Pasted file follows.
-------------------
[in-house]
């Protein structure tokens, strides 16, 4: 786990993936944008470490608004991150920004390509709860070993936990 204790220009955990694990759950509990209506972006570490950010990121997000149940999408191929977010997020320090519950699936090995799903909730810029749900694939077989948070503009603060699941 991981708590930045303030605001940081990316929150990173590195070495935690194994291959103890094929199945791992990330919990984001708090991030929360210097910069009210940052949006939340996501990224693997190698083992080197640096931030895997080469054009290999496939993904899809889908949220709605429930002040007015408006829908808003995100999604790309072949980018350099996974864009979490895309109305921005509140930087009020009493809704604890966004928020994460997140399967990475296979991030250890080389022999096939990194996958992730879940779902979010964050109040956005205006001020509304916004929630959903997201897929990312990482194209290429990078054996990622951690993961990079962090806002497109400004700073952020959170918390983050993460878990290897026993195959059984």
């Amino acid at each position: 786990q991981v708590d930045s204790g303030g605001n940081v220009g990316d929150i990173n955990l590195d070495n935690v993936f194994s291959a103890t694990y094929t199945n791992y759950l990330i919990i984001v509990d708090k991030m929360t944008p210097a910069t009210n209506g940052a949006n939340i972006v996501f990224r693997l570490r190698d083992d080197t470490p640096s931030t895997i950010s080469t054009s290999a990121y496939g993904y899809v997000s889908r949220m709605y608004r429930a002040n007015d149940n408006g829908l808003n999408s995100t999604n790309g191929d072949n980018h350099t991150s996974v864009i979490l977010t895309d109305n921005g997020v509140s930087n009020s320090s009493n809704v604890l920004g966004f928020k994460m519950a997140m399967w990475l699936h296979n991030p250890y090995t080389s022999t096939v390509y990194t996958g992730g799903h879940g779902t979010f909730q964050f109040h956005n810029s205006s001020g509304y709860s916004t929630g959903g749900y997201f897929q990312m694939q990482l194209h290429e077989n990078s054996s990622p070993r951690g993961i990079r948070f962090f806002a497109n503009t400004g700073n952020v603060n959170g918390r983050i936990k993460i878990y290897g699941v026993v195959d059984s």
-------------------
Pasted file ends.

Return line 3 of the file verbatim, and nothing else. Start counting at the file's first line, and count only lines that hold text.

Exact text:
């Amino acid at each position: 786990q991981v708590d930045s204790g303030g605001n940081v220009g990316d929150i990173n955990l590195d070495n935690v993936f194994s291959a103890t694990y094929t199945n791992y759950l990330i919990i984001v509990d708090k991030m929360t944008p210097a910069t009210n209506g940052a949006n939340i972006v996501f990224r693997l570490r190698d083992d080197t470490p640096s931030t895997i950010s080469t054009s290999a990121y496939g993904y899809v997000s889908r949220m709605y608004r429930a002040n007015d149940n408006g829908l808003n999408s995100t999604n790309g191929d072949n980018h350099t991150s996974v864009i979490l977010t895309d109305n921005g997020v509140s930087n009020s320090s009493n809704v604890l920004g966004f928020k994460m519950a997140m399967w990475l699936h296979n991030p250890y090995t080389s022999t096939v390509y990194t996958g992730g799903h879940g779902t979010f909730q964050f109040h956005n810029s205006s001020g509304y709860s916004t929630g959903g749900y997201f897929q990312m694939q990482l194209h290429e077989n990078s054996s990622p070993r951690g993961i990079r948070f962090f806002a497109n503009t400004g700073n952020v603060n959170g918390r983050i936990k993460i878990y290897g699941v026993v195959d059984s």